In any event, the top coupling (72) provides a mechanism or structure for attaching the packer mandrel (62) to, or connecting or affixing the packer mandrel (62) with, the tubing string (22). Preferably, the top coupling (72) provides a threaded connection (74) for connection with the tubing string (22). Although the threaded connection (74) may provide either right or left hand threads, the threaded connection (74) is preferably right-hand in that a right or clockwise rotation of the tubing string (22), when viewed from above, tends to tighten this threaded connection (74).

The lower end (66) of the packer mandrel (62) is similarly connectable to the tubing string (22) where it is desirable that the tubing string (22) extend further downhole below the packer valve (28). Alternately, the lower end (66) may be connected with other components of the apparatus (20) or additional packer valves (28) as discussed further below. In any case, the lower end (66) is connectable in any manner and by any structure, device or mechanism permitting the packer mandrel (62) to rotate.

In the preferred embodiment, the lower end (66) of the packer mandrel (62) is comprised of a tubular bottom coupling (80) and a clutch ring (81). The bottom coupling (80) is threadably connected with the packer mandrel (62) to form the lower end (66) of the packer mandrel (62). However, the bottom coupling (80) may be integrally formed with the remainder of the packer mandrel (62). The clutch ring (81) is preferably secured to the bottom coupling (80) by at least one, and preferably four, set screws (82). In addition, the threaded connection between the bottom coupling (80) and the packer mandrel (62) may be secured by one Or more, and preferably four, set screws (83) as shown in FIG. 12(b). As well, this threaded connection is preferably sealed, such as by one or more O-rings (84). Finally, this threaded connection is preferably a stub Acme right-hand, untapered threaded connection.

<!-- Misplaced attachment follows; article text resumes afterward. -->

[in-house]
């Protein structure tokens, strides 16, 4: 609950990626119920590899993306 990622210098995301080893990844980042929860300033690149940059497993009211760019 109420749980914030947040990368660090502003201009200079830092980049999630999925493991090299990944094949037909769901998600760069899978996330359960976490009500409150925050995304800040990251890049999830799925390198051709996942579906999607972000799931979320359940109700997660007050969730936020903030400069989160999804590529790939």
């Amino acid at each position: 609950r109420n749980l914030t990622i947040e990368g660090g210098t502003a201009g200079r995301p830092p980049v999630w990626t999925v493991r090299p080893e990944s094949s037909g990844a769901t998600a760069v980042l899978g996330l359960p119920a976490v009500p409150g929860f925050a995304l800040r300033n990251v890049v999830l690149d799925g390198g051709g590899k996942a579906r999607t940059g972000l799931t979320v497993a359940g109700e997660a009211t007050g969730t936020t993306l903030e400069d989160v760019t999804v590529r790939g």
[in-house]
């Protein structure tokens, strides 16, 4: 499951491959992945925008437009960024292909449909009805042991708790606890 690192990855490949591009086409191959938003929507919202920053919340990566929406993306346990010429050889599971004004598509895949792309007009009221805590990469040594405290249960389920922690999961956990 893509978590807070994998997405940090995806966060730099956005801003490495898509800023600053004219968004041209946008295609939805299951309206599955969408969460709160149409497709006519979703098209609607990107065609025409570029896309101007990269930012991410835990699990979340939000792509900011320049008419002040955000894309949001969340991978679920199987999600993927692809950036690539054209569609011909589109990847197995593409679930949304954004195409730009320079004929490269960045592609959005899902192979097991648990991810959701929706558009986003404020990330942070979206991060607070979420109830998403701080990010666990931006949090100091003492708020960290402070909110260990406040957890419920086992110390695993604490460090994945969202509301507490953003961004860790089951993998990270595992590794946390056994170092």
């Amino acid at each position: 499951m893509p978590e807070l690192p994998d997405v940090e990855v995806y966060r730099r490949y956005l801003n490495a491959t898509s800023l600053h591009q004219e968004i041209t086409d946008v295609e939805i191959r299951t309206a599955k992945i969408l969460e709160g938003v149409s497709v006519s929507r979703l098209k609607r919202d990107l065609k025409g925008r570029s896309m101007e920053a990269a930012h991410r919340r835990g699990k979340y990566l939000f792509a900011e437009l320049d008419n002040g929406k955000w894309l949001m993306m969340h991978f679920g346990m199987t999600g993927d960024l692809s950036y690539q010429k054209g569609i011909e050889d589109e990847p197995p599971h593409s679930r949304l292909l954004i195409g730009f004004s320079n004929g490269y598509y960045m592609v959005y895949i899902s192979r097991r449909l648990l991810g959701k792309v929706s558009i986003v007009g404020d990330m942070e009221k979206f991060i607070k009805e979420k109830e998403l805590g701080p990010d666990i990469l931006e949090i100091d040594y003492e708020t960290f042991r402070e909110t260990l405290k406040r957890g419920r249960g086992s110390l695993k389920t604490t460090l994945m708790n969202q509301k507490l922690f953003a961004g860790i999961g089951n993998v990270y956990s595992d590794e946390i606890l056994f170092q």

In any event, the bottom coupling (80) provides a mechanism or structure for attaching the packer mandrel (62) to, or connecting or affixing the packer mandrel (62) with, the tubing string (22) or other components of the apparatus (20). Preferably, the bottom coupling (80) provides a threaded connection (86) for connection with the tubing string (22). Although the threaded connection (86) may provide either right or left hand threads, the threaded connection (86) is preferably right-hand in that a right or clockwise rotation of the tubing string (22), when viewed from above, tends to tighten this threaded connection (86).

In the preferred embodiment, the inner packing member (40) is mounted about the packer mandrel (62) such that the inner packing member (40) extends radially outwardly from the outer surface (68) of the packer mandrel (62). The inner packing member (40) may be located anywhere along the length of the packer mandrel (62), however, preferably the inner packing member (40) is located adjacent to or in proximity to the upper end (64) of the packer mandrel (62). In the preferred embodiment, the inner packing member (40) is mounted about a lower end of the top coupling (72) comprising the upper end (64) of the packer mandrel (62).

The inner packing member (40) has an inner surface (88) and an outer surface (90). The inner surface (88) engages the outer surface (68) of the packer mandrel (62), preferably sealing therewith. As a result, one or more seals (92), preferably O-rings, are preferably located between the inner surface (88) of the inner packing member (40) and the outer surface (68) of the packer mandrel (62). The outer surface (90) of the inner packing member (40) extends outwardly from the packer mandrel (62) for engagement with the outer packing member (42).

The inner packing member (40) may be mounted about the packer mandrel (62) in any manner and by any structure, device or mechanism capable of mounting the inner packing member (40) about the packer mandrel (62). For instance, the inner packing member (40) may be rotatably or fixedly mounted with the packer mandrel (62). In other words, the inner packing member (40) may be permitted to rotate relative to the packer mandrel (62). The specific mechanism and manner of mounting the inner packing member (40) will vary depending upon the specific configuration of the packer valve (28) and its inner and outer packing members (40, 42). In addition, the inner packing member (40) may have any shape or configuration permitting the inner packing member (40) to sealingly engage the outer packing member (42) in the closed flow position. However, again, the specific shape and configuration of the inner packing member (40) will vary depending upon the overall configuration of the packer valve (28) and the outer packing member (42).